This ability makes you do more damage. As well, any damage you do has a high chance of letting you do even more damage. And every time you do even more damage, you have a high chance of being able to do more damage. And so on, and so forth.

I’ll give you a paper doll example.
Let’s assume frostbolt hits for 1500, crits for 3000. Ice Lance hits for 1000, and crits for 2000.

Say you see some random mob. You activate Icy Veins and fire off a frostbolt. It hits the mob for 1500, no root. 2 seconds have gone by.
So you cast frostbolt again. This time it roots. (1500 + 1500 = 3000 damage so far) 4 seconds have gone by.
You cast frostbolt again, and add Ice Lance at the end to get a shatter. They both crit, for a total of 5000 damage, putting your total damage dealt at 8000. 7.5 seconds have gone by.
You cast frostbolt again, it hits for 1500 (Total damage is now at 9500). 9.5 seconds have gone by. Freeze procs again.
Another Shatter combo. Frostbolt doesn’t crit, Ice Lance does, but frostbolt procs Freeze again.

Now, at this point, only 13 seconds have gone by. You have dealt 13000 damage (thus putting your dps at 1000), and your target is rooted, ready to be struck with another Shatter combo.

So you see the power this will have?

It won’t be quite this good in PvP, as you have to take into consideration that your opponent will try to ruin your fun. As well, you have to factor in diminishing returns into the whole root equation.
Realistically, after the first freeze, the second and third ones will only let you have time to get off a single Ice Lance. And the fourth will be immune… until 15 seconds from the first has gone by.
Since the ability lasts 20 seconds, you will be able to get a full on Shatter combo in at the end, and at the beginning. And a couple Ice Lance thingies in the middle.

Now, toss in Water Elemental anf Frost Nova into here, And you could easily be looking at keeping your target perma-rooted for almost 20 seconds.
(Permafrost, W/E’s Freeze, and Frost Nova all have diminishing returns, but they are all on different timers at this time.)

When this hits the PTRs, I will be spending a LOT of time there.

Hell, I’ll probably spend the cash to do this on live servers too. ‘Cause it is, quite simply, that good.

And if you’re a mage trying to do Arenas without speccing frost… after Icy Veins gets introduced, you have no choice. You must be frost… you just have to. No if’s or but’s, your speccing frost if you expect to get anywhere.

And to the rest of you… I hope your Paladin’s Blessing of Freedom isn’t on cooldown.

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Arenas on the PTR

Thanks to Anathema and the joy that comes from raiding and shooting fireballs at Lootreaver, I will probably NOT be spending a lot of time within arenas on the live servers.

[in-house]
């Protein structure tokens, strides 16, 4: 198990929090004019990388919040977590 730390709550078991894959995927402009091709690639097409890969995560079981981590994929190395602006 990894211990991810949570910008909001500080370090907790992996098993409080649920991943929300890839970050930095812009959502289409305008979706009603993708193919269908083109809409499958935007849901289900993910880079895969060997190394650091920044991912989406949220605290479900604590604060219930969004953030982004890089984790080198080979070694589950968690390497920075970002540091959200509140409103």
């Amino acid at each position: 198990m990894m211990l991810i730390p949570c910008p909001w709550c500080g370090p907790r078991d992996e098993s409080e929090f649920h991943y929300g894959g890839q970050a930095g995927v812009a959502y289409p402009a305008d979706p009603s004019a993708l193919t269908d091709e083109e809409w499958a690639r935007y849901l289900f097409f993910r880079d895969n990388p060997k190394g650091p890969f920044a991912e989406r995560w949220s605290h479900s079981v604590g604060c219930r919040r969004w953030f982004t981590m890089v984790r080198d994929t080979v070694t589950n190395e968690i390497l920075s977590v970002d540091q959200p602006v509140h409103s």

I will most likely be doing my competitive arenas on the test realms.

Here is my thinking:

Respeccing every week or so from raiding fire, to PvP frost would cost a fortune. Can I make up for it with dailies? Yep.

OR

I could remain fire on the live servers, hit the honor cap, borrow 2k gold, copy my character over to the test realms, give the gold back, and spend all that honor and get a ridiculously awesome geared out dude on the test realms. Even better, I can copy myself four times to have 8k gold ready to go, if I wanted.
And… here’s the kicker. I’ve already done the latter with the PTR’s for 2.3.

I partnered up with a Blood Elf (female, obviously) for some hawt two on two action.

[Random rogue build that I could never even pretend to understand] + [Frost mage] = 1803 rating.

Thats right. You heard me. 1803 rating.

Don’t believe me? I would gladly show you proof, except I can’t, because for some extremely odd reason, whenever I hit the screenshot button, the screen simply freezes, and I need to reboot my PC. Natch, the pic is gone. Hoo boy I’m going to get some flak if I ever post that on the forums.
Trolls ftw. (SCREENSHOT OR IT DIDNT HAPEN)

Anyways, where was I?

Ahh, yes.

So, on the 2.3 PTRs, our team was called “What Would MacGyver Do” after a T-shirt the rogue thought was hysterical.
His rogue, rather appropriately, was called “Cárcelcebo”, which is Spanish for “Jailbait”. Directly translated, he tells me, via the google translator.
Obviously, my name was far more simplistic, “Spade”. Named after the technical term for a shovel.

Anyways, our strategy was simple. Since “Cebu” (as I called him) was always stealthed, I’d open combat… in some way, and he’d go from there. My job primarily was to tank, at least until someone started targeting him. At that point I’d rush in and save the day, giving him a chance to Vanish or some such rogue thingy.

For example, one of our earlier battles was against a Warrior/Paladin team. Natch, the warrior rushed me, and Cebu went after the Paladin. It takes a good 7 seconds for the warrior to realize his healbot is being shitcanned, so he intercepts Cebu. At that point, I bust out the water elemental, and root them both. Thus letting Cebu to run off… leaving both the Paladin and warrior deliciously rooted. Being 17/0/44 specced at the time, I silenced the Paladin, and dropped a Shatter combo, and that was done.
NOTE: Cebu always ran with Crippling and Wounding poison up. Thats just what he did.

In general, our fights went very well. I’d always take the opening hits, and then Cebu would kill something. Almost every single fight went that way.

For example. Warlock/Druid team. He opens up on the resto-druid, correctly guessing the warlock was soul-link specced.
Natch, with Wounding poison, the druid is turned into a sad panda and is quickly slaughtered. The whole focus-fire thing is just awesome, especially when your partner is smart enough to tab target + Blind the warlock. We kept that poor warlock out of comission the whole time we killed the druid.